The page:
Learning to Feel Textures: Predicting Perceptual Similarities From Unconstrained Finger-Surface Interactions

Benjamin A. Richardson, Yasemin Vardar, Christian Wallraven, Katherine J. Kuchenbecker

Research output: Contribution to journalArticlepeer-review

5 Citations (Scopus)


Whenever we touch a surface with our fingers, we perceive distinct tactile properties that are based on the underlying dynamics of the interaction. However, little is known about how the brain aggregates the sensory information from these dynamics to form abstract representations of textures. Earlier studies in surface perception all used general surface descriptors measured in controlled conditions instead of considering the unique dynamics of specific interactions, reducing the comprehensiveness and interpretability of the results. Here, we present an interpretable modeling method that predicts the perceptual similarity of surfaces by comparing probability distributions of features calculated from short time windows of specific physical signals (finger motion, contact force, fingernail acceleration) elicited during unconstrained finger-surface interactions. The results show that our method can predict the similarity judgments of individual participants with a maximum Spearman's correlation of 0.7. Furthermore, we found evidence that different participants weight interaction features differently when judging surface similarity. Our findings provide new perspectives on human texture perception during active touch, and our approach could benefit haptic surface assessment, robotic tactile perception, and haptic rendering.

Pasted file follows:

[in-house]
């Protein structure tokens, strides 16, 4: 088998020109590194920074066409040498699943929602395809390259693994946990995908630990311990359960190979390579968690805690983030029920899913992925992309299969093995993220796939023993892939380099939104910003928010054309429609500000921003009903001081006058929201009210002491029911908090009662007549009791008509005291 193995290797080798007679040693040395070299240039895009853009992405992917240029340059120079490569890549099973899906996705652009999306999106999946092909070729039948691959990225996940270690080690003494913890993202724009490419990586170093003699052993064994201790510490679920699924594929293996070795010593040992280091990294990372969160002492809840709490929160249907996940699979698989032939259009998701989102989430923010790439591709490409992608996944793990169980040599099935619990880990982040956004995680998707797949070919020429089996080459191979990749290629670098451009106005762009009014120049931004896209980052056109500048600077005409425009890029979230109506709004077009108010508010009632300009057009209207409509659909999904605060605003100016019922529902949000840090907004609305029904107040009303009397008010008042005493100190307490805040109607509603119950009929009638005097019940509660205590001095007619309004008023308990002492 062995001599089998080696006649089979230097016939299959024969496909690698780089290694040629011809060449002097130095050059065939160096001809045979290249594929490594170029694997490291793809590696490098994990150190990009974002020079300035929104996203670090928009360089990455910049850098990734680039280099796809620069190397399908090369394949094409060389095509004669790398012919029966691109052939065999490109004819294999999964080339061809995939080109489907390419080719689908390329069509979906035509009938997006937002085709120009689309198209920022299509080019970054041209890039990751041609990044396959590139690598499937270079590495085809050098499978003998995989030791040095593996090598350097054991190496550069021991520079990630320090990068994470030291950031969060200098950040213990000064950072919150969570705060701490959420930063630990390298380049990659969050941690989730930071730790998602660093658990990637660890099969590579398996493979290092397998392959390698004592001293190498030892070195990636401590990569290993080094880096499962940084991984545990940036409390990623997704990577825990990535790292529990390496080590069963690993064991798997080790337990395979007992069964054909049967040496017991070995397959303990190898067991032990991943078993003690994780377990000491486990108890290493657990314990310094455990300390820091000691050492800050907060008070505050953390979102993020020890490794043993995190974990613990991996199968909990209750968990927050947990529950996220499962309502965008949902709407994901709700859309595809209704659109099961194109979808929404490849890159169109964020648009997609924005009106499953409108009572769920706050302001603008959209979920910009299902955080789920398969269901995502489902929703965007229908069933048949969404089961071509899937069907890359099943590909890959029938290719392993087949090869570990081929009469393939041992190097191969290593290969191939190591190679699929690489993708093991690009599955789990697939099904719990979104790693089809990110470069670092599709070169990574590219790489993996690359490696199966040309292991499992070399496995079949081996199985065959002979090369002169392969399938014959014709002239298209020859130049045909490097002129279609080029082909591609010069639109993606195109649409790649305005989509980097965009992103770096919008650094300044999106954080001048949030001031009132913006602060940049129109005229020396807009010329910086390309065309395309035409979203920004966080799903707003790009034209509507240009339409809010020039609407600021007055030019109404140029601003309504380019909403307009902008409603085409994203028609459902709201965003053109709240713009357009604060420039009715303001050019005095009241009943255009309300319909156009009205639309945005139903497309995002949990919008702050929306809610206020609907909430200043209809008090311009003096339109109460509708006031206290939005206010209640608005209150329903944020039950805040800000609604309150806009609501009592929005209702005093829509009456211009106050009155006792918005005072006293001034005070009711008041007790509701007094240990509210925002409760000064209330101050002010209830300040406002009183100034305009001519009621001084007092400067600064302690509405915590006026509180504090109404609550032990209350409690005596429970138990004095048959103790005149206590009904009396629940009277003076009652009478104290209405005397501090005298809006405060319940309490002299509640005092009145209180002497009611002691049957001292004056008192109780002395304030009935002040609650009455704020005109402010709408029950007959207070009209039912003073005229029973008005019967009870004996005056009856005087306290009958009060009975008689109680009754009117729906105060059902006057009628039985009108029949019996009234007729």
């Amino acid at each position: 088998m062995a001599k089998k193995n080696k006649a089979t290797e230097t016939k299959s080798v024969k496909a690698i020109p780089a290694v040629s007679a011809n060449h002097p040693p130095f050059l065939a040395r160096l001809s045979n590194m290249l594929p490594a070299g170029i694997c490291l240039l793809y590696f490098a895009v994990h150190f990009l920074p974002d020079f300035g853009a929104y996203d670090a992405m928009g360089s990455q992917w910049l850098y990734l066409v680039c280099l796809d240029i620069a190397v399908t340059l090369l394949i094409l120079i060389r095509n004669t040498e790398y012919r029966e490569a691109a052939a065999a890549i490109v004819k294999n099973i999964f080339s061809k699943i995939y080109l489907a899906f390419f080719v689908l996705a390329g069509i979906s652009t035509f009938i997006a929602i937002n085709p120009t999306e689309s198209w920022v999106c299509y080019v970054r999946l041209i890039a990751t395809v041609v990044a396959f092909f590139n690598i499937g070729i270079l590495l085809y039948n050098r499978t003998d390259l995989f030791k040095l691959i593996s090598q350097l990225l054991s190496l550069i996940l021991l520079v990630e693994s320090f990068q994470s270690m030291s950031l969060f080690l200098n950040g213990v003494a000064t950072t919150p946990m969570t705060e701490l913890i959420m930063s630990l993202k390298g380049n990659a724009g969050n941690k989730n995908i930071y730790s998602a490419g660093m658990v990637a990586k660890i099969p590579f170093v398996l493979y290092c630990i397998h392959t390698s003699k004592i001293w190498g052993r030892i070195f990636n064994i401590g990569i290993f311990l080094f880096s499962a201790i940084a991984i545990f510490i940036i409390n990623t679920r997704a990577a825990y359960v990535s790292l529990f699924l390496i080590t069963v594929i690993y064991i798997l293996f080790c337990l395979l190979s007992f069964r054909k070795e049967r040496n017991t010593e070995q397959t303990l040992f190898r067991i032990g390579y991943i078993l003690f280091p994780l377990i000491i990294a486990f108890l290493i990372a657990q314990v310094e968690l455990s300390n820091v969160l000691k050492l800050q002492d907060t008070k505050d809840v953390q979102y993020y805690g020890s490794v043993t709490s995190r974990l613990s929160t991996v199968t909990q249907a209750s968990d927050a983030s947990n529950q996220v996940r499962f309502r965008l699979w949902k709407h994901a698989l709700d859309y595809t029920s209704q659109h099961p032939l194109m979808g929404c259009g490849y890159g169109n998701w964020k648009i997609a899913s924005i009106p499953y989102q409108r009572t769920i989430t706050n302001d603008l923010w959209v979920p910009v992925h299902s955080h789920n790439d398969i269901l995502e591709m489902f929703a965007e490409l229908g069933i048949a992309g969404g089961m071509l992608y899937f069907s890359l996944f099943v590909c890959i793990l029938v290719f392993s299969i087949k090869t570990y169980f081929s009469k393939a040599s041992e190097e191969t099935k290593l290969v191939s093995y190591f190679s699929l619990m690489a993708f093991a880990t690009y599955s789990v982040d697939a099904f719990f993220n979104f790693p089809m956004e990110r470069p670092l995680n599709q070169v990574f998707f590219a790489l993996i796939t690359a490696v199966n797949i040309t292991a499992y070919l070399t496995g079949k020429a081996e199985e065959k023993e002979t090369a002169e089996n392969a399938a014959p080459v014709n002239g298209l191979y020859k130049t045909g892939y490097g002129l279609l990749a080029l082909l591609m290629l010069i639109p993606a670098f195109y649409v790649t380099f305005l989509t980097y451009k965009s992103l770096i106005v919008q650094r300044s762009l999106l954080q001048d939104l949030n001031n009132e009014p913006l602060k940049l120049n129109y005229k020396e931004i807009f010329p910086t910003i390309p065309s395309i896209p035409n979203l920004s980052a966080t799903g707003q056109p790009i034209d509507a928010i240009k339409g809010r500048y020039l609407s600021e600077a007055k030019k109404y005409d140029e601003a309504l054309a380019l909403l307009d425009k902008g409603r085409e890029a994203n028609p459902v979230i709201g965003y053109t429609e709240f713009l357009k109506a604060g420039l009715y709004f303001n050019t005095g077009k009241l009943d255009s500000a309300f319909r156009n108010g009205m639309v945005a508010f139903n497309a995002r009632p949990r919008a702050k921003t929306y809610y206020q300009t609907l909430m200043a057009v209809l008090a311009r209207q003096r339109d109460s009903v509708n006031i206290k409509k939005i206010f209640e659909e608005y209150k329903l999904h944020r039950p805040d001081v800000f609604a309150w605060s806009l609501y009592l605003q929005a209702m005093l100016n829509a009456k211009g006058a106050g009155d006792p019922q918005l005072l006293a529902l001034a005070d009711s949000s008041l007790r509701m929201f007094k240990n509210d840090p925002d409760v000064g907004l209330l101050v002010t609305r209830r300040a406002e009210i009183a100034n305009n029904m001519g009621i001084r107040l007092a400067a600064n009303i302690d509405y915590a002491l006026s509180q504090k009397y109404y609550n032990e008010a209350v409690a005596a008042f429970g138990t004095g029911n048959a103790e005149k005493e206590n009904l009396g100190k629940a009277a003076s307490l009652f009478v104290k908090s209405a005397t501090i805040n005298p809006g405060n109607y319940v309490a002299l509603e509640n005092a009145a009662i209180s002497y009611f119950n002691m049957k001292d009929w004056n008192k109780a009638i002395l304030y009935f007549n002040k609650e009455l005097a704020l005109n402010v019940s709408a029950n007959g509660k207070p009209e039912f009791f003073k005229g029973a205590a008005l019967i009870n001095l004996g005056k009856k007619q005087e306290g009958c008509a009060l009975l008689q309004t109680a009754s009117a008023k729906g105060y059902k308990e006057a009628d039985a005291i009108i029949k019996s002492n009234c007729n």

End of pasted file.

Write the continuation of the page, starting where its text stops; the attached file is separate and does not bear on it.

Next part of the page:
Original languageEnglish
Pages (from-to)705-717
Number of pages13
JournalIEEE Transactions on Haptics
Issue number4
Publication statusPublished - 2022 Oct 1

Bibliographical note

Funding Information:
The work of Christian Wallraven was supported by the Institute for Information and Communications Technology Promotion (IITP), in part by Korea Government, under Grants 2019-0-00079 and 2017-0-00451, and in part by the National Research Foundation of Korea under Grant NRF- 2017M3C7A1041824. This work was supported by the German Ministry of Education and Research (BMBF) through the Tübingen AI Center under Grant FKZ 01IS18039B.

Publisher Copyright:
© 2008-2011 IEEE.


  • Texture perception
  • finger-surface interaction
  • machine learning
  • predicting human tactile perception
  • probabilistic representation

ASJC Scopus subject areas

  • Human-Computer Interaction
  • Computer Science Applications


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